Swearing in the City

Some brilliant bureaucrat decided that today would be a really good day to dig up the street that my kids’s school is on. The first day back at school in what seems like forever. Two and a bit weeks of rain and continual fighting between the boys had me up this morning with the biggest smile on my face.

I gladly packed the kid’s lunch boxes, hunted down wayward reading books and did the spit on the tissue face rub that I swore I would never do. I know it s gross. Don’t judge.

Some days we walk to school, but today I wanted a quick deposit.

The round trip took me 30 minutes. That is 2 sets of traffic lights and 7 blocks. 30 minutes of listening to Rosso and Claire. 30 minutes of answering questions about increasingly ridiculous subjects. 30 minutes that I felt my shoulders increasingly rise towards my ears and set like concrete. At least ten minutes of this time was spent looking at the kids school while a bulldozer fart-assed around doing a 258 point turn. I watched other mum’s faces in their cars, expressionless, like me.  So close and yet seemingly so far away from the prize.

The car in front of me moved forward a metre and I followed suit. Almost into a suit.

The pedestrian businessman appeared out of nowhere. I remember the driving instructor talking a blind spot.

“So that is a blind spot….” I thought to myself, winding down the window to apologise.

I was greeting with the most dedicated and passionate dialogue of profanities I had heard in some time. I was called every name under the sun. And some words I had never heard of, but I knew they were bad. You could tell by the way they were delivered.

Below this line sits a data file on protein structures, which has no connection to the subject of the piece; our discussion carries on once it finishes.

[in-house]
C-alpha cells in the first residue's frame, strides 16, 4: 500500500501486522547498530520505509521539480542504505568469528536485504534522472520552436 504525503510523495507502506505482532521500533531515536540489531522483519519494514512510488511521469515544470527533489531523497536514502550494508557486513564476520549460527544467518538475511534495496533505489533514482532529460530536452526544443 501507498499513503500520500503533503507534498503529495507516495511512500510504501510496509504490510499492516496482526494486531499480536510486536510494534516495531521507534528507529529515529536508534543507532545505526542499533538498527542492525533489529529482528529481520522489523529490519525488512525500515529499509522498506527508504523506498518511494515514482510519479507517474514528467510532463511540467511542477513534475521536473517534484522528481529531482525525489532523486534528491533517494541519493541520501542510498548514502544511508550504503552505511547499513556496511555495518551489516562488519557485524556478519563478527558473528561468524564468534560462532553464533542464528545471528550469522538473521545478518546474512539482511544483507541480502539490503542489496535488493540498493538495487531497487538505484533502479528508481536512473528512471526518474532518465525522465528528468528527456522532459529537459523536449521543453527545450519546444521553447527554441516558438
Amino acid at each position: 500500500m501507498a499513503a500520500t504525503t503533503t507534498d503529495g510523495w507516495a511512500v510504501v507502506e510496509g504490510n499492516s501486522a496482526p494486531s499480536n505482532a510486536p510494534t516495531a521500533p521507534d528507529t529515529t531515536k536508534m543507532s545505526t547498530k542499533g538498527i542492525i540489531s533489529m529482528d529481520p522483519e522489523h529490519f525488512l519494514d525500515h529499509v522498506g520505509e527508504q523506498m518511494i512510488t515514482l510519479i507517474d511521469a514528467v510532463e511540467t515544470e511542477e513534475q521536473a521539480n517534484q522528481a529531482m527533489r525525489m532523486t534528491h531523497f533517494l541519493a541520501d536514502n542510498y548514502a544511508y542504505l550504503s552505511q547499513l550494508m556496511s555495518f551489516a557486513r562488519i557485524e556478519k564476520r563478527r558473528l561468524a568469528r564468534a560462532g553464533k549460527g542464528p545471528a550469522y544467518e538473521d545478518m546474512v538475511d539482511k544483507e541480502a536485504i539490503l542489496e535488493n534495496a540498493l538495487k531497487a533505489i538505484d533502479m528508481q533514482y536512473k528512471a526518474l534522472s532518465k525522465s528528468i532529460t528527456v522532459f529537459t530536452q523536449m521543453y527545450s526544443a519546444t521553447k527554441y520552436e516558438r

The kids were beside themselves.

“Mum! He said the f-word and the s-word!!!!”

I let him go for a few moments before I said.


“I guarantee you are going to have a better day from here on. I promise! I m so sorry.”


I wound the window up and kept inching towards the school gates.

I dodged more heavy moving equipment and kissed the Woogette’s goodbye, but they were kind of keen to keep talking about the mean man who yelled at Mum.

I told them not to worry about it. I drove home,  pulled up in a loading zone as there were no parks for miles, to grab a coffee,  all the while sticking my head out of the cafe to make sure I would not get booked. And I realised I was due for a freakin break from the crazy city life.

A life where you routinely get parking tickets, even out the front of your own home. A life where you can drop the entire contents of your hand bag in the supermarket and people will step over you to get to the checkout. A life in the city that is fast, furious and unforgiving.

Last week we were walking back from dinner at a local cheap and cheerful establishment. We were about to cross the busy highway. The light had turned green and, along with a large group of people, we started across the 4 lanes. I looked back to find an old man on crutches going at a snails pace. I instructed Mr Woog to take the kids across and went back to assist him across the road, all the while making sure we were not going to get KO’ed by cars. We made it.

A waiting car wound down it’s window and a lady stuck her head out and told me what a nice thing I had done.

But to me, it was not a nice thing. It was a normal thing that I would hope anyone would do. But it has become increasingly obvious to me that people just walk around these parts with their head’s stuck up their own sphincters.

So after lunch today, I am going to pick the kids up early from school and head to a part of the world where the pace is slower, and I can breathe out. And park where-ever I bloody well please and hang out with dear friends who have fled the craziness of the city for a simpler quieter life.

And I cannot fucking wait.

Thanks in advance BabyMac